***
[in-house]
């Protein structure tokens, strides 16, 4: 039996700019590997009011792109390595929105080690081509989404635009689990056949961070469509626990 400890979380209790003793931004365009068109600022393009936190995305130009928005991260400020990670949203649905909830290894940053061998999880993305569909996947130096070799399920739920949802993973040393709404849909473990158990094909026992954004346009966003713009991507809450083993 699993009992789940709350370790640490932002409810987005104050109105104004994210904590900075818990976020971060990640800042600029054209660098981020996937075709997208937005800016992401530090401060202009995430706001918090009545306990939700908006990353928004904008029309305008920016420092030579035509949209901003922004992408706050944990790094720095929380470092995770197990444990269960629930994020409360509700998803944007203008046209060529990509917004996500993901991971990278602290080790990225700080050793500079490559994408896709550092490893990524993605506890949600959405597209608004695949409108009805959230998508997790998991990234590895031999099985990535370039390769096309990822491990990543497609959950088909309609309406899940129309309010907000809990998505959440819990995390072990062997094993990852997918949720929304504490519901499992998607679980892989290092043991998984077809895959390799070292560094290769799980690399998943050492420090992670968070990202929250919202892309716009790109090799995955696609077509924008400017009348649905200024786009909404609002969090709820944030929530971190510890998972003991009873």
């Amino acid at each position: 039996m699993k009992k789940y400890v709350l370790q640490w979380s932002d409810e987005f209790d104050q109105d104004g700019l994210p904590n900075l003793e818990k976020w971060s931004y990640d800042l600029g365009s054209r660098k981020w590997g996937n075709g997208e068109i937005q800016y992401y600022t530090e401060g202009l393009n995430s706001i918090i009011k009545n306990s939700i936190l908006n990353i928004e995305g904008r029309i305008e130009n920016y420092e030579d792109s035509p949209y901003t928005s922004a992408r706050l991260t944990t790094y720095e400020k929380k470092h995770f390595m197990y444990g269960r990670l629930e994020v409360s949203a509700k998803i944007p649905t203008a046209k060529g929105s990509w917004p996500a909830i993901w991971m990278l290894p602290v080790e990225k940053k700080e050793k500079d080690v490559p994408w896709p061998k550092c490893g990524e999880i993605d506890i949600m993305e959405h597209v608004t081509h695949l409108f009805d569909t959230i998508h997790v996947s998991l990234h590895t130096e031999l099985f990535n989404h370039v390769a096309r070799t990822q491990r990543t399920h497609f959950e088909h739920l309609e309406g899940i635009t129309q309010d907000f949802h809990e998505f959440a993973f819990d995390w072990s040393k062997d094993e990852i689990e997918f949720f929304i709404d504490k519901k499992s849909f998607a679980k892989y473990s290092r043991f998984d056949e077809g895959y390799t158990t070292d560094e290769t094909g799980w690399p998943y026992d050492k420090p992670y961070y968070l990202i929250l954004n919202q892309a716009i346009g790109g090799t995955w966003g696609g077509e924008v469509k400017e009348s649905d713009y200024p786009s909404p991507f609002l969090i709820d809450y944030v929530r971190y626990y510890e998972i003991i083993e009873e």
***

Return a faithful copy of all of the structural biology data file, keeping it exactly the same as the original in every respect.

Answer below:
[in-house]
């Protein structure tokens, strides 16, 4: 039996700019590997009011792109390595929105080690081509989404635009689990056949961070469509626990 400890979380209790003793931004365009068109600022393009936190995305130009928005991260400020990670949203649905909830290894940053061998999880993305569909996947130096070799399920739920949802993973040393709404849909473990158990094909026992954004346009966003713009991507809450083993 699993009992789940709350370790640490932002409810987005104050109105104004994210904590900075818990976020971060990640800042600029054209660098981020996937075709997208937005800016992401530090401060202009995430706001918090009545306990939700908006990353928004904008029309305008920016420092030579035509949209901003922004992408706050944990790094720095929380470092995770197990444990269960629930994020409360509700998803944007203008046209060529990509917004996500993901991971990278602290080790990225700080050793500079490559994408896709550092490893990524993605506890949600959405597209608004695949409108009805959230998508997790998991990234590895031999099985990535370039390769096309990822491990990543497609959950088909309609309406899940129309309010907000809990998505959440819990995390072990062997094993990852997918949720929304504490519901499992998607679980892989290092043991998984077809895959390799070292560094290769799980690399998943050492420090992670968070990202929250919202892309716009790109090799995955696609077509924008400017009348649905200024786009909404609002969090709820944030929530971190510890998972003991009873």
């Amino acid at each position: 039996m699993k009992k789940y400890v709350l370790q640490w979380s932002d409810e987005f209790d104050q109105d104004g700019l994210p904590n900075l003793e818990k976020w971060s931004y990640d800042l600029g365009s054209r660098k981020w590997g996937n075709g997208e068109i937005q800016y992401y600022t530090e401060g202009l393009n995430s706001i918090i009011k009545n306990s939700i936190l908006n990353i928004e995305g904008r029309i305008e130009n920016y420092e030579d792109s035509p949209y901003t928005s922004a992408r706050l991260t944990t790094y720095e400020k929380k470092h995770f390595m197990y444990g269960r990670l629930e994020v409360s949203a509700k998803i944007p649905t203008a046209k060529g929105s990509w917004p996500a909830i993901w991971m990278l290894p602290v080790e990225k940053k700080e050793k500079d080690v490559p994408w896709p061998k550092c490893g990524e999880i993605d506890i949600m993305e959405h597209v608004t081509h695949l409108f009805d569909t959230i998508h997790v996947s998991l990234h590895t130096e031999l099985f990535n989404h370039v390769a096309r070799t990822q491990r990543t399920h497609f959950e088909h739920l309609e309406g899940i635009t129309q309010d907000f949802h809990e998505f959440a993973f819990d995390w072990s040393k062997d094993e990852i689990e997918f949720f929304i709404d504490k519901k499992s849909f998607a679980k892989y473990s290092r043991f998984d056949e077809g895959y390799t158990t070292d560094e290769t094909g799980w690399p998943y026992d050492k420090p992670y961070y968070l990202i929250l954004n919202q892309a716009i346009g790109g090799t995955w966003g696609g077509e924008v469509k400017e009348s649905d713009y200024p786009s909404p991507f609002l969090i709820d809450y944030v929530r971190y626990y510890e998972i003991i083993e009873e």